World No 21 McDowell came into the US Open on the back of three missed cuts from this last four starts.
But he insisted he had good vibrations about a return visit to the US west coast for a US Open and a first round 69 boosted his confidence.
Dressed in pink slacks, the 32-year old looked every inch a US Open champion as he set off from the ninth. But while he three-putted his opening hole from 45 feet for bogey, he bounced back with a birdie from 15 feet at the 10th and put on an exhibition for the next 13 holes.
A bunkered approach left of the 12th cost him a shot and while he had to chip and putt for par at the 13th, he knocked in 35 foot bomb up the hill at the 15th to get to two under for the championship.
The tee at the monster par-five 16th was moved and playing “just” 609 yards of its full 670 yards. But McDowell still made birdie, following three perfect shots with a perfectly weighted 15 foot put down the hill.
He couldn’t birdie the par-five 17th from the left trap or the short 18th across a slippery slope.
And while he bogeyed the first after carving his tee shot down the hill, he did well to limit the damage to just one stroke when he avoided three-putting for a double bogey by bravely holing from 10 feet for a five.
Just when he looked in total control, McDowell missed the fifth green and bogeyed and then bunkered his approach to the sixth and dropped another shot.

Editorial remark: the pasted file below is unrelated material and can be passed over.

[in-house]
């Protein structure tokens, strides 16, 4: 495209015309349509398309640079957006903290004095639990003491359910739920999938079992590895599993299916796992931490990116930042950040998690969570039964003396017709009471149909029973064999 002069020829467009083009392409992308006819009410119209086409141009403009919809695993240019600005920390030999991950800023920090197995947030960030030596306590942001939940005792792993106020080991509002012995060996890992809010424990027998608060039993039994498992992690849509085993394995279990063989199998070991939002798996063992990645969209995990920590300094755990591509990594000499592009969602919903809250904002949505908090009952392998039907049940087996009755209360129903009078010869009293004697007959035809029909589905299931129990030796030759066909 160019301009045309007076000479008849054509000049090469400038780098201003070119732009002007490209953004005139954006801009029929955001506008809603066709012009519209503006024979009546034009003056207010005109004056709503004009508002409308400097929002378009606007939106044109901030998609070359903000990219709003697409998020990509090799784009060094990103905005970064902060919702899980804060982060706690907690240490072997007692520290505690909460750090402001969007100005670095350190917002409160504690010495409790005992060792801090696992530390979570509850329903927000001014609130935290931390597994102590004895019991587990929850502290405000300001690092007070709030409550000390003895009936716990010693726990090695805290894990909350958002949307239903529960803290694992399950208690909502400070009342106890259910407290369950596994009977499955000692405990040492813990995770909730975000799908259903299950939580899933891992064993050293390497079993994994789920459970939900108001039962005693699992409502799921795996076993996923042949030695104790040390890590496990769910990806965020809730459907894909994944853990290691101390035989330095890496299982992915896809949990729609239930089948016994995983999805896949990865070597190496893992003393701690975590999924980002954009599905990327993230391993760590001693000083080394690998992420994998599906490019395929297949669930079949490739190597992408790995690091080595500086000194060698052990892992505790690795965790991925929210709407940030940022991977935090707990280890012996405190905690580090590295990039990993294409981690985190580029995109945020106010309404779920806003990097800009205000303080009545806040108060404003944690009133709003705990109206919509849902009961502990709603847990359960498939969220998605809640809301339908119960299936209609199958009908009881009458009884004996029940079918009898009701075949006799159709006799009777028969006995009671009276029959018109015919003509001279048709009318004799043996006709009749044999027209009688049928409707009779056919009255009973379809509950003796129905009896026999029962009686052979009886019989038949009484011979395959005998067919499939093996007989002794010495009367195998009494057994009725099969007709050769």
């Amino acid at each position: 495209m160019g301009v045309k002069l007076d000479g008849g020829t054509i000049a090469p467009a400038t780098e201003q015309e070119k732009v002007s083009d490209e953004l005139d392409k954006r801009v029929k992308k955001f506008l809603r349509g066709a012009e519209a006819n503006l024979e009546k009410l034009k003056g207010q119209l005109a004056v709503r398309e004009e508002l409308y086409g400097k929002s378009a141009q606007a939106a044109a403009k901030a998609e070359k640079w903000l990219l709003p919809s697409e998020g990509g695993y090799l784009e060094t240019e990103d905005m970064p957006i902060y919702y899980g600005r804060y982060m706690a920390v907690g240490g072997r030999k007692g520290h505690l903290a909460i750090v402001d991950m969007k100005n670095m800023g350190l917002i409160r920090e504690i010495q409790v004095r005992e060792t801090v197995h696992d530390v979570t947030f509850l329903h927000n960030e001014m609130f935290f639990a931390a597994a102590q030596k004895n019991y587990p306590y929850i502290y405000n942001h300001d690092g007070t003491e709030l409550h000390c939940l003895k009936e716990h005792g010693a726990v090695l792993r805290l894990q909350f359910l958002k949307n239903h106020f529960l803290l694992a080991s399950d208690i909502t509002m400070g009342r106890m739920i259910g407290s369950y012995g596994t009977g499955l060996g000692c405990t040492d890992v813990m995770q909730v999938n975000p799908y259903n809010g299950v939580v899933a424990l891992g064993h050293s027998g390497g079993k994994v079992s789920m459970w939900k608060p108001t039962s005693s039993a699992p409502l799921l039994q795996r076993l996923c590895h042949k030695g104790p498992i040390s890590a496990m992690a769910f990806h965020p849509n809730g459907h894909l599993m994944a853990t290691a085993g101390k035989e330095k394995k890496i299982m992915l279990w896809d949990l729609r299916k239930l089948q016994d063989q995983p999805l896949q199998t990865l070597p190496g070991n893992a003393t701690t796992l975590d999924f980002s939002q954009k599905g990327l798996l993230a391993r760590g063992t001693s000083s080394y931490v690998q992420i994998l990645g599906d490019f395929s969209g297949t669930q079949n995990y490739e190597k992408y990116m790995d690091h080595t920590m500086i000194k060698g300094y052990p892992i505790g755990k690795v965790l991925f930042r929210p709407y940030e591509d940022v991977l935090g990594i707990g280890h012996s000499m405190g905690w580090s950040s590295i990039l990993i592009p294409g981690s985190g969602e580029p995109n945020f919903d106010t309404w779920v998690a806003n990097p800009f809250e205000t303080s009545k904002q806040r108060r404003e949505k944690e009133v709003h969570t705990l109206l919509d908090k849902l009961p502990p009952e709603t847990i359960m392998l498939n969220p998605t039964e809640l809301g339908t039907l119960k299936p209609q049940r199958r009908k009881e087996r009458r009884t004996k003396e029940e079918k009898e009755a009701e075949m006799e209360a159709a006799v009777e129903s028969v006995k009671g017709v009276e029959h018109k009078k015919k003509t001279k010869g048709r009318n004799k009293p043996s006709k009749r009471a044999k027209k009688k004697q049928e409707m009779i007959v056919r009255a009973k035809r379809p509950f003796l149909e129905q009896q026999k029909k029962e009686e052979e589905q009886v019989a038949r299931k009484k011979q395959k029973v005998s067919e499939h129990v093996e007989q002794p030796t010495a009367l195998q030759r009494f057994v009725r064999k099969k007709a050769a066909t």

Unable to birdie the driveable seventh, the 32-year old finished on a low note when he went through the back of the eighth and couldn’t get up and down for par.
Furyk, the 2003 US Open champion, also started with a bogey but came close to an ace at the 15th, picked up another shot at the par-three 13th and followed a bogey at the fifth with a birdie at the seventh for a 69 that left him in front on one under.
Paying tribute to Furyk, McDowell said: “You’ve got play Jim Furyk golf. I watched yesterday and I watched it again today. He doesn’t take chances he doesn’t have to take on.
“He gets it back in the fairway. He putts well. Holes out well. Takes his chances when they come and that’s my type of golf as well.”
Chasing the third leg of the career Grand Slam following his back to back Open triumphs and that memorable US PGA win in 2008, Harrington birdied the fourth and then followed bogeys at the tough fifth and sixth holes with two birdies to move into the top 15.
After holing a 25 footer from the fringe at the seventh, where his ball teetered on the lip behind the hole before dropping, the 40-year old hit a great five iron to three feet at the 192-yard eighth to leap up the leaderboard before slipping up with a bogey at the ninth.